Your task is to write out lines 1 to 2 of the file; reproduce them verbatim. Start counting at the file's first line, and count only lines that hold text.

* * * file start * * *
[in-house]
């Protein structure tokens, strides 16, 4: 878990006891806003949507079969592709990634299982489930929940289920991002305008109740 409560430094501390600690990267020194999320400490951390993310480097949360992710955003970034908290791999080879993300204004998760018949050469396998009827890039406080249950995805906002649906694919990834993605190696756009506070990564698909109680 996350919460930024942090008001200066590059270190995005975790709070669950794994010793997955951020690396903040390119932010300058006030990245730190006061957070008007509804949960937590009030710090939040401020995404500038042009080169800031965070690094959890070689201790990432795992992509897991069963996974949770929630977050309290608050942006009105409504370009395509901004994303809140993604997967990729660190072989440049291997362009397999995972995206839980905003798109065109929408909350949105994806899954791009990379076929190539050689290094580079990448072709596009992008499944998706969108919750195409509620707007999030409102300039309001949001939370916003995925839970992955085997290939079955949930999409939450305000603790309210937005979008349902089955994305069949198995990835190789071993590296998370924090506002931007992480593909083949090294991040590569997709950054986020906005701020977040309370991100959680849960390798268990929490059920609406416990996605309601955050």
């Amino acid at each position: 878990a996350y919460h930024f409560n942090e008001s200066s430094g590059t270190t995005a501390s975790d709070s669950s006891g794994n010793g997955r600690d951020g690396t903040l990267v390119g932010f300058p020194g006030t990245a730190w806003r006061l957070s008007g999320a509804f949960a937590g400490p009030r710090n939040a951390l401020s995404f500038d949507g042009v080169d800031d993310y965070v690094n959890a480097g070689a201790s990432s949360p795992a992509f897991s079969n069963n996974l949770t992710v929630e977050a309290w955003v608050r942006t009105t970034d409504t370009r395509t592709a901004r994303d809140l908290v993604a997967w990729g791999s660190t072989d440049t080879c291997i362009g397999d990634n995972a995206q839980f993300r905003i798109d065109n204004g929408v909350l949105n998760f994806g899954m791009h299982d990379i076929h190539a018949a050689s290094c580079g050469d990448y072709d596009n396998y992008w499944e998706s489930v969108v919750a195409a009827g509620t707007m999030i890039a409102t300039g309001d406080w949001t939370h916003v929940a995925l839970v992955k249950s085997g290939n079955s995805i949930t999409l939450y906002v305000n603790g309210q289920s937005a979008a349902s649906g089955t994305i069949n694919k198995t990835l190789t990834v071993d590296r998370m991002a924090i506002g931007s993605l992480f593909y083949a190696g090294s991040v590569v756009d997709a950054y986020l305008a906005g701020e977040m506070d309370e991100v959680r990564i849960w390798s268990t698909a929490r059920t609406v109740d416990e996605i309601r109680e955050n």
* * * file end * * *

[in-house]
């Protein structure tokens, strides 16, 4: 878990006891806003949507079969592709990634299982489930929940289920991002305008109740 409560430094501390600690990267020194999320400490951390993310480097949360992710955003970034908290791999080879993300204004998760018949050469396998009827890039406080249950995805906002649906694919990834993605190696756009506070990564698909109680 996350919460930024942090008001200066590059270190995005975790709070669950794994010793997955951020690396903040390119932010300058006030990245730190006061957070008007509804949960937590009030710090939040401020995404500038042009080169800031965070690094959890070689201790990432795992992509897991069963996974949770929630977050309290608050942006009105409504370009395509901004994303809140993604997967990729660190072989440049291997362009397999995972995206839980905003798109065109929408909350949105994806899954791009990379076929190539050689290094580079990448072709596009992008499944998706969108919750195409509620707007999030409102300039309001949001939370916003995925839970992955085997290939079955949930999409939450305000603790309210937005979008349902089955994305069949198995990835190789071993590296998370924090506002931007992480593909083949090294991040590569997709950054986020906005701020977040309370991100959680849960390798268990929490059920609406416990996605309601955050």